Bob Jones on the Treaty

NZ Herald

Bless dear Bob, he is going to be in awful trouble for his column today:

History is littered with treaties and laws which time has made redundant, without having been formally annulled. Two such are the Treaties of Utrecht and Waitangi.

The 1704 Treaty of Utrecht ceded Gibraltar to England. The Spaniards had driven the Moors off the Rock 42 years earlier, after 700 years of occupation. In the 1980s, Spain made overtures to Britain to recover Gibraltar. Once rejected the matter was dropped, but Spain was not so idiotic to raise a literal breach of the original treaty, being an undertaking by the English that no Moor or Jew would ever reside on the Rock. Yet when Spain made this recovery approach, the governor was a Jewish Moroccan. Time had made the original anti-Moor and anti-Jewish sentiment redundant and to have raised this breach would have been farcical.

So, too, with the Treaty of Waitangi. In 1840, Maoridom comprised stone age warring tribes living simple existences. There was a strong sentiment in Victorian England, led by the churches and some parliamentarians, to protect the burgeoning empire’s native peoples, thus article two of the Treaty guaranteeing Maoridom their then economic base.

But as with the anti-Moor and anti-Jewish provision in the Treaty of Utrecht, time has made this clause redundant, with Maoridom now living a 100 per cent European-style existence, thus the constant literal exploitation of an expressed good intention 172 years ago by charlatan lawyers is an affront to common sense and honesty.

And his thoughts on the current water claim?

For example, the Mighty River Power company’s principal assets are eight hydro electric generators on the Waikato River. In 1840, the river provided eels and transport for Maori villagers in the vicinity. But today, like everyone else, Maori buy their food from supermarkets and have substituted cars for canoes. To argue that the river was vested to them in 1840 and claim water usage money is simply opportunistic twisting of the original objective. If that proposition had validity, why is it only now being raised? Why have they not claimed against the power company hitherto?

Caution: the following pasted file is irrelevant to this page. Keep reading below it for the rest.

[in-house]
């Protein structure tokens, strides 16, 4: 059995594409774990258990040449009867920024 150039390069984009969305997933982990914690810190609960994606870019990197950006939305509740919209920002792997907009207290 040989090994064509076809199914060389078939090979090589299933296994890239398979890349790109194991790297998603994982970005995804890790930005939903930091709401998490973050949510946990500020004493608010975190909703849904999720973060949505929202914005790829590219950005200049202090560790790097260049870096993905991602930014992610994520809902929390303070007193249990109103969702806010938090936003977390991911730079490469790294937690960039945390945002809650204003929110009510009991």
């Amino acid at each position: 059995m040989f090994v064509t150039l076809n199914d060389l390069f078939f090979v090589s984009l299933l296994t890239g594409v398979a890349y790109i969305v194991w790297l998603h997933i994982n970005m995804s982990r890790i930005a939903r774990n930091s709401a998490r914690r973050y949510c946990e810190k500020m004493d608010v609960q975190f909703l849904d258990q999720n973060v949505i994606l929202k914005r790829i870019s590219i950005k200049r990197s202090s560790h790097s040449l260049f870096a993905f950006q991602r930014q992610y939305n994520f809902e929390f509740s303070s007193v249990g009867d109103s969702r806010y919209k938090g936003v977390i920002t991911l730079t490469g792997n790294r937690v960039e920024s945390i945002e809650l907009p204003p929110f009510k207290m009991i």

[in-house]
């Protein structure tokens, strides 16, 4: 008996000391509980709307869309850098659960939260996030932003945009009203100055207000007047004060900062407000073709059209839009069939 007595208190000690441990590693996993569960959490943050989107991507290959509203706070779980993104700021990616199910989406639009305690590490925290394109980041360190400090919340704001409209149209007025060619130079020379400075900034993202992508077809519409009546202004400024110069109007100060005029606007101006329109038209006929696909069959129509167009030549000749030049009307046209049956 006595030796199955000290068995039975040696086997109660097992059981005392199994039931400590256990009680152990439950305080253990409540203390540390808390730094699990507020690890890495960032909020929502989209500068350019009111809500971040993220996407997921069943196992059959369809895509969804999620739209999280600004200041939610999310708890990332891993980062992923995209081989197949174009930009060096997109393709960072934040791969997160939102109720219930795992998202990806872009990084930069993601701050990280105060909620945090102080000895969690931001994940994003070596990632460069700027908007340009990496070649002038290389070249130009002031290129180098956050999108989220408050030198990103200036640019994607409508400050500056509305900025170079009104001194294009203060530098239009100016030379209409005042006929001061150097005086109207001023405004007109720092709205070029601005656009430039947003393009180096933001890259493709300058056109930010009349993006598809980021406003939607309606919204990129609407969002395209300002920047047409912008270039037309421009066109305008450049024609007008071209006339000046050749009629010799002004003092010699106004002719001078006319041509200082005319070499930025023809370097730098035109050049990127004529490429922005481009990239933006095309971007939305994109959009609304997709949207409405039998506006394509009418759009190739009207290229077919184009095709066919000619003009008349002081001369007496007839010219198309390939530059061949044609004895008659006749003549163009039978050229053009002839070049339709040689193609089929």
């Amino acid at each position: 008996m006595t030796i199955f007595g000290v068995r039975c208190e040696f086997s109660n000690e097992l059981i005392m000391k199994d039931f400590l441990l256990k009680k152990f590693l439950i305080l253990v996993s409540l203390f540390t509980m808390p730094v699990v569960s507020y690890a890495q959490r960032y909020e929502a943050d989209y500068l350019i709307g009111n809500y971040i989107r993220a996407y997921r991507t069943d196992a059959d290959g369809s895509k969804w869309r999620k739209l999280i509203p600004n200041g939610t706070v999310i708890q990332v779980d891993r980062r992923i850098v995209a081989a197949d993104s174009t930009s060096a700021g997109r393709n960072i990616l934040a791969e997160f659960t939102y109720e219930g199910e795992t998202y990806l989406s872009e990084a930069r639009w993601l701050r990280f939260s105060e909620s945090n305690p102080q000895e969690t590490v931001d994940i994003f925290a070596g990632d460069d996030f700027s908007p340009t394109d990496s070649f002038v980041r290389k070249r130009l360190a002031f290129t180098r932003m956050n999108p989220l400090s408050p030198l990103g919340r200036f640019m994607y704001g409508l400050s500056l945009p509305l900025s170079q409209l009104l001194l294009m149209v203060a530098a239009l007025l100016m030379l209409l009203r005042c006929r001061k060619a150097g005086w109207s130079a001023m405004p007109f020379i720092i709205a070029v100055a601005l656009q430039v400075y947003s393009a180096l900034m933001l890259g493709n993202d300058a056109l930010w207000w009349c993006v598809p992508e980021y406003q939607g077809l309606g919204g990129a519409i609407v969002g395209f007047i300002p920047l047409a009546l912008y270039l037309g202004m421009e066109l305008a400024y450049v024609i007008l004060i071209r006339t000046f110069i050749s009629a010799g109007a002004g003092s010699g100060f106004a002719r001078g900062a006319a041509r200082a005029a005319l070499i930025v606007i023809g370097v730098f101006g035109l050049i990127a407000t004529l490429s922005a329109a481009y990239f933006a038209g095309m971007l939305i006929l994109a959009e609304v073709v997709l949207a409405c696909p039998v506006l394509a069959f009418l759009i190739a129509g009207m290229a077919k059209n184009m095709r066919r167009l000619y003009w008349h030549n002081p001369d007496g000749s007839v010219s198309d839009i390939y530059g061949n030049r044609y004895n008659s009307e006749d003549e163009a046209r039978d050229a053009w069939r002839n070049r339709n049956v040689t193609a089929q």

The answer is blackmail, specifically that via the threat of delay through litigation of the Government’s sale plans, this action could secure taxpayer millions in yet another bogus settlement.

His solution to the constant blackmail?

The Waitangi Treaty is redundant. It need not be formally annulled but like many other outdated laws, be simply ignored as a historic relic. Claims such as illicit land seizures can be dealt with by the courts.


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As much at home writing editorials as being the subject of them, Cam has won awards, including the Canon Media Award for his work on the Len Brown/Bevan Chuang story.  And when he’s not creating the news, he tends to be in it, with protagonists using the courts, media and social media to deliver financial as well as death threats.

They say that news is something that someone, somewhere, wants kept quiet.   Cam Slater doesn’t do quiet, and as a result he is a polarising, controversial but highly effective journalist that takes no prisoners.

He is fearless in his pursuit of a story.

Love him or loathe him.  But you can’t ignore him.

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